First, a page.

An open letter to Spotify to cancel podcast host Joe Rogan, purported to have scientific experts united in calling out the podcast as disseminating "misinformation," is getting push back from conservative media.
Liberal media covered the letter as casting Rogan as "menace to public health," including The Guardian erroneously reporting the letter was signed by "270 doctors."
A look into the signatories found a majority are not direct health providers or legally permitted to practice medicine, including nearly 100 of them having Ph.D. degrees, or working toward one, but do not regularly practice medicine, according to reports including Fox News.
"The Joe Rogan Experience" pointed to in the letter was an interview with the actual doctor who was an architect of the mRNA technology that was used to develop the Pfizer and Moderna vaccines, Dr. Robert Malone.
Media outlets like The Guardian, Forbes, Rolling Stone, and The Washington Post hailed the letter from "doctors" in calling for Spotify to "implement a misinformation policy."
But misinformation was highlighted in those reports by The Blaze finding just 87 of the 270 so-called "doctors" signing the letter are medical doctors or doctors of osteopathic medicine. Some are nurse practitioners, veterinarians, a dentist, psychologists, physicians' assistants, medical students, an engineer, and a podcast host, according to The Blaze.
"Throughout the COVID-19 pandemic, Joe Rogan has repeatedly spread misleading and false claims on his podcast, provoking distrust in science and medicine," the letter to Spotify read.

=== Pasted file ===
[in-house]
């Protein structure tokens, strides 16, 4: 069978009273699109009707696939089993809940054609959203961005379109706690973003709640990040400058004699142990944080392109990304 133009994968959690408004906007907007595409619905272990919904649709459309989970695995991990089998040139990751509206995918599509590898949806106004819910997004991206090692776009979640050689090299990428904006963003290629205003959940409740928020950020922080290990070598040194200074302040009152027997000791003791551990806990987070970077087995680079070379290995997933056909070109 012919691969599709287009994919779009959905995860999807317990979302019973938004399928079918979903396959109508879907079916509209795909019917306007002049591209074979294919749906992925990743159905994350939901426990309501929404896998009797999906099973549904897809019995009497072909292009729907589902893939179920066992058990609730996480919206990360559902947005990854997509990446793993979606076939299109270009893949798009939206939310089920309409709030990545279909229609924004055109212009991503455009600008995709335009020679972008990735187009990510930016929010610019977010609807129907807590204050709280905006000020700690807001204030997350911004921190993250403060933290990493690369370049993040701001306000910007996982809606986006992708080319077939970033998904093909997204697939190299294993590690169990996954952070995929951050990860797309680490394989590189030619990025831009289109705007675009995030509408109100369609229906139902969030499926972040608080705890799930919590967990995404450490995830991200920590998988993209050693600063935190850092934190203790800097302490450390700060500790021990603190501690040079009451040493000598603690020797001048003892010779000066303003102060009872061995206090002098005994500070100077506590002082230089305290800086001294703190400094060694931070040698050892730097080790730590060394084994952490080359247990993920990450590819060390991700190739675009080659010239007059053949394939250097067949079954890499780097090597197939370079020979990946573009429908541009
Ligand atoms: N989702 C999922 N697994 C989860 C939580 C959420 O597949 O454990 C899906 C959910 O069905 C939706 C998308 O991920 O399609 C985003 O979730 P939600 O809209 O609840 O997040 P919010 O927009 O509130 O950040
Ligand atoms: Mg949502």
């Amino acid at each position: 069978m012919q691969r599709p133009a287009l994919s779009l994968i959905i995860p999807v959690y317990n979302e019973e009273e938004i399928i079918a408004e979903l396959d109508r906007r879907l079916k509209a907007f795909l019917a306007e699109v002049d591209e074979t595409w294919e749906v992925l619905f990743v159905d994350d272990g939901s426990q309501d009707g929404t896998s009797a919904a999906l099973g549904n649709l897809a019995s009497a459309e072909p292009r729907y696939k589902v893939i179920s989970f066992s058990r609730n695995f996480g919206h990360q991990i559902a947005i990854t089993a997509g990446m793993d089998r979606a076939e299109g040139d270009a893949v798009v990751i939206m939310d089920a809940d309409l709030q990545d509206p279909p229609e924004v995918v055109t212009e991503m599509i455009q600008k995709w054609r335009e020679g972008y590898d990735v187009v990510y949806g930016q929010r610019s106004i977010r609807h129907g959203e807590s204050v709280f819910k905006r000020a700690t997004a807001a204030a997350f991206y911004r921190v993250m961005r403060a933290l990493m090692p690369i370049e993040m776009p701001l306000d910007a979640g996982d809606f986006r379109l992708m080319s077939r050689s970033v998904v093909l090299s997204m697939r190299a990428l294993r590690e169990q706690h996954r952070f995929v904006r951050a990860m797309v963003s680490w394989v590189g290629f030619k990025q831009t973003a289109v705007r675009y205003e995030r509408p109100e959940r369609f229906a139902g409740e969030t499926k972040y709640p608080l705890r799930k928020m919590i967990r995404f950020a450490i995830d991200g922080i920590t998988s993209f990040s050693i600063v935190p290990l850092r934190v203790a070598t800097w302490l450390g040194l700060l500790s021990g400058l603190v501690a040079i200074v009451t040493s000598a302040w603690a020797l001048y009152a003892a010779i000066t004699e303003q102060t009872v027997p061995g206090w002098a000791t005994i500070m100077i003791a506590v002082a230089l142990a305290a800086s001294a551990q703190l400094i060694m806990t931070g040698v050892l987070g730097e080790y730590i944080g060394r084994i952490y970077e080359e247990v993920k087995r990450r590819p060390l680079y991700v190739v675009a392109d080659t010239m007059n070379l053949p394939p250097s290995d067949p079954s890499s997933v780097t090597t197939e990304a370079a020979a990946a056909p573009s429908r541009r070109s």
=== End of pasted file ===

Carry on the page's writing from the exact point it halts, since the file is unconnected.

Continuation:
"This is not only a scientific or medical concern; it is a sociological issue of devastating proportions and Spotify is responsible for allowing this activity to thrive on its platform," it concluded.
Rogan's podcast is exclusive on Spotify and wildly popular, finishing No. 1 on the platform for 2021, when the Dr. Malone interview aired.
Spotify has not responded publicly to the open letter from the anti-Rogan activists.
Malone has made appearances on Newsmax.
"People ask me why am I speaking out? They're destroying my industry," Malone told ''Eric Bolling: The Balance" earlier this month. "They're destroying medicine; they're destroying the credibility of vaccines and the vaccine enterprise in general by having rushed all this out, and then acting as if everything is normal, and it's all hunky-dory.
"It's not. This is not OK."
Despite developing the vaccine technology, Malone double vaccinated but avoided getting the booster.
''If you asked me the other question: Are you going to take jab three? The answer is: Are you kidding? I don't want to die,'' Malone told host Eric Bolling.
And on vaccinated children, Malone said it is not only unnecessary to vaccine kids with strong immune systems, but it is potentially risky and dangerous.
"This is the thing about the jabs for kids: Most of our children, the majority of our children have already been infected and developed natural immunity, and no one has studied adverse events after the jab in those naturally immune kids," Malone said.
Eric Mack ✉
Eric Mack has been a writer and editor at Newsmax since 2016. He is a 1998 Syracuse University journalism graduate and a New York Press Association award-winning writer.
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